By Ashley Watson
While there’s been a lot of research on the importance of omega-3 fatty acids, many people don’t realize that there are different forms of fatty acids in omega-3. It’s important to raise awareness about the sources of these fatty acids because they function differently in the body. There are three main forms of fatty acids in foods and supplements that contain omega-3: eicosapentaenoic acid (EPA), docosahexaenoic acid (DHA) and alpha-linolenic acid (ALA).
ALA is the plant-based form of omega-3, and many vegetarians prefer to get their omega-3 from nuts, flax, and soy; however, the body cannot use this short-chain fatty acid until the body converts ALA into a long-chain version. While EPA and DHA are only found in fish and fish oil supplements, they are both long-chain forms of omega-3. This means it is easier for the body to utilize the acid since there’s no need to convert EPA or DHA.
EPA and DHA in the Body
EPA is a 20-carbon chain, while DHA is a 22-carbon chain. This is a key distinction because of the role that EPA plays due to its smaller size. The other main difference between EPA and DHA is that they have different benefits for the body. If the goal is to reduce cellular inflammation, EPA is the recommended form because it closely resembles AA (arachiodonic acid, a pro-inflammatory omega 6 non-essential fatty acid).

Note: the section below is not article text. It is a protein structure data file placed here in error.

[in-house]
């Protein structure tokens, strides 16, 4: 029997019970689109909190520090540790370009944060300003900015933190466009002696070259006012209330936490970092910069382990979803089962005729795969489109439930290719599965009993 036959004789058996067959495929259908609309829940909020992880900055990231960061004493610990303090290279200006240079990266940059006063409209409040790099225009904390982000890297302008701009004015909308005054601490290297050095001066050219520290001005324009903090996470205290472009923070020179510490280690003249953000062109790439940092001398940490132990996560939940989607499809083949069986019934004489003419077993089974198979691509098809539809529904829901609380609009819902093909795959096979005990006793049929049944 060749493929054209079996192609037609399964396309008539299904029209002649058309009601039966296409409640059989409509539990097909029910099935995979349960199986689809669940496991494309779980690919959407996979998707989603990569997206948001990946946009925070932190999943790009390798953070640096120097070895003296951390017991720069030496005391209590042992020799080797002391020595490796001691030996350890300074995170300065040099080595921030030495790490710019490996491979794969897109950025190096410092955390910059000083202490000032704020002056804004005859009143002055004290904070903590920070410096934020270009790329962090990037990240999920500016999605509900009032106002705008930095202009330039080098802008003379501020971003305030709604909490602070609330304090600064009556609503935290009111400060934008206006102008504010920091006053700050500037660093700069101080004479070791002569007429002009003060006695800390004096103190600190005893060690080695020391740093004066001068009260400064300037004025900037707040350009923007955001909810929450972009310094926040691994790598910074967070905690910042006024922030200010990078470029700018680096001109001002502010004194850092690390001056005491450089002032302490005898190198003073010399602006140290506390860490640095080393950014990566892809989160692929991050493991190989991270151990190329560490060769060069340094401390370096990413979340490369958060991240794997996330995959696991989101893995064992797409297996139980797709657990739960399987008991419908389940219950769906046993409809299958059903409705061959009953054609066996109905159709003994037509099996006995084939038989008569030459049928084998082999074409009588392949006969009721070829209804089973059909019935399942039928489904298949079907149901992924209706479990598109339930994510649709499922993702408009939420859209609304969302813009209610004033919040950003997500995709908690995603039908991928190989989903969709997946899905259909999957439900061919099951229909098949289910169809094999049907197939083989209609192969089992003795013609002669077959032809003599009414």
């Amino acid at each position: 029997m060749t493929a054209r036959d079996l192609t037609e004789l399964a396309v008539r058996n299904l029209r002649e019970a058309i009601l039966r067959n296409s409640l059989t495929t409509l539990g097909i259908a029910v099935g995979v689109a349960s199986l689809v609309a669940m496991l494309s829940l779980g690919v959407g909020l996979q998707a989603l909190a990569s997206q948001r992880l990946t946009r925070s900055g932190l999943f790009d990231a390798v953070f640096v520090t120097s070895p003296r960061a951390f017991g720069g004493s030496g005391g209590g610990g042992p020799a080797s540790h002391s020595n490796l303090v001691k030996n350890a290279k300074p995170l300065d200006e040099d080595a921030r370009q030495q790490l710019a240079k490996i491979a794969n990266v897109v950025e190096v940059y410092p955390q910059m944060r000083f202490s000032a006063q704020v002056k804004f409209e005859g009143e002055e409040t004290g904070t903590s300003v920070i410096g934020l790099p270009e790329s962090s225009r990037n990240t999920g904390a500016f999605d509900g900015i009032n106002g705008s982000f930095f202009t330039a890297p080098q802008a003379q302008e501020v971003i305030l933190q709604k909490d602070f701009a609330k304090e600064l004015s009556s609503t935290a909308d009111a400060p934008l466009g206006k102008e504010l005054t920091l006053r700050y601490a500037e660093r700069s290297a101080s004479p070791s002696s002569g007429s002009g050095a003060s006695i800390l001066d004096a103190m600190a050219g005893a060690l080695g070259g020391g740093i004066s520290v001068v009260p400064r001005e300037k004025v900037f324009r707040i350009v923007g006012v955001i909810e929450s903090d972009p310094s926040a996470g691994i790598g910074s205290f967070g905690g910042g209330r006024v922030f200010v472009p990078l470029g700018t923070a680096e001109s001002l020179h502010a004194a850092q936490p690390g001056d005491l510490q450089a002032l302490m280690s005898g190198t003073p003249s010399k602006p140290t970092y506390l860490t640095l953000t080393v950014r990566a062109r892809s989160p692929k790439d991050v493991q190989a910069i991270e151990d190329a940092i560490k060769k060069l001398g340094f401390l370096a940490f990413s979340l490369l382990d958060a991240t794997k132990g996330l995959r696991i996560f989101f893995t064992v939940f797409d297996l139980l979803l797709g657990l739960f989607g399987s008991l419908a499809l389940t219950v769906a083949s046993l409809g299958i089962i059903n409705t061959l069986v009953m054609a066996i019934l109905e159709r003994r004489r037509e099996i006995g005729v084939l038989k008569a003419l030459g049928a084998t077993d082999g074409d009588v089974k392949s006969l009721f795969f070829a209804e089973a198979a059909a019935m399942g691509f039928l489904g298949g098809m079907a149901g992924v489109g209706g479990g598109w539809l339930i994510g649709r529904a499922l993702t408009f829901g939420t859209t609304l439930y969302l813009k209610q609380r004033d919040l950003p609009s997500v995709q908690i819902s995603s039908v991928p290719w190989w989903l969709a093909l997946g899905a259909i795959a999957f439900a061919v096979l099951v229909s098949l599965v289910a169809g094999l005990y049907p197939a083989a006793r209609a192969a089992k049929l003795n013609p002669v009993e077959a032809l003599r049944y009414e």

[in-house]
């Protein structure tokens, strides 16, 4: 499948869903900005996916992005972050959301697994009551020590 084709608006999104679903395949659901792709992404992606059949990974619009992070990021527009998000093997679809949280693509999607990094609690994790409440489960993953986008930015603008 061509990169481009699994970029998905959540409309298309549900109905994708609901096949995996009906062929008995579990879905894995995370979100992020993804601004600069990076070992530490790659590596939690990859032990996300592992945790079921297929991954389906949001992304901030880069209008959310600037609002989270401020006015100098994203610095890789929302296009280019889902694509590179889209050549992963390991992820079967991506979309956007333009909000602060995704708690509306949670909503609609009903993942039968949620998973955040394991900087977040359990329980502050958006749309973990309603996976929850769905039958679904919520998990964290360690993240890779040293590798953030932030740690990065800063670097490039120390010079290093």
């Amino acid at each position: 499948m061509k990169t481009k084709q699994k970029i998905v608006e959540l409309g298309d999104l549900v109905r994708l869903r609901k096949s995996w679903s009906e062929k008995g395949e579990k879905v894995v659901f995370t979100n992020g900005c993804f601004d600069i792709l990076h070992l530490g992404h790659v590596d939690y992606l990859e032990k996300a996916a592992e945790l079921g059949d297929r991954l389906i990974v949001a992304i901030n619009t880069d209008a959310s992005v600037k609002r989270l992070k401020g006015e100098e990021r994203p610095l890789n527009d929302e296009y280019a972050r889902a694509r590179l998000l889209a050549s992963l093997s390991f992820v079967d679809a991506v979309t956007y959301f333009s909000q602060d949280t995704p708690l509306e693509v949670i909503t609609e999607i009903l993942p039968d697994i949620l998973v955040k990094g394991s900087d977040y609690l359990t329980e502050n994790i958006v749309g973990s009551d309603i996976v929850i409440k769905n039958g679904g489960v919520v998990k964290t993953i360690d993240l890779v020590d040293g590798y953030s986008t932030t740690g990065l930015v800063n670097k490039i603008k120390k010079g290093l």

The presence of EPA can inhibit the production of pro-inflammatory mediators by competing for the same enzymes (cox and lox) that AA needs to generate an inflammatory reaction. This competitive inhibition results in the production of anti-inflammatory mediators such as PGE1 and 3 instead of the pro-inflammatory PGE2’s. This means that the more EPA you have in the body, the less AA you produce. Because of its larger size, DHA cannot be easily converted into eicosanoids, which means DHA has a lesser effect on inflammation than EPA.
EPA is also important for neurological function because it may help to reduce neuro-inflammation, and EPA is rapidly oxidized in the brain. Compared to DHA, high levels of EPA in the blood may help to control cellular inflammation in the brain. When considering the research on depression, ADHD, brain trauma, and other neurological issues, EPA is the preferred over DHA in supporting normal brain function.
EPA and DHA in the Diet
Research has shown that a diet low in omega-3 (EPA and DHA) puts a person at a higher risk of heart attacks, strokes, and other health concerns related to chronic inflammation. In addition to vegetarians seeking non-fish sources, many consumers are concerned about the toxins that have been found in fish, such as mercury and lead. One way to ensure the purity of your source of EPA is to eat farm-raised fish, or buy fish oil supplements that are verified by IFOS (International Fish Oil Standards).
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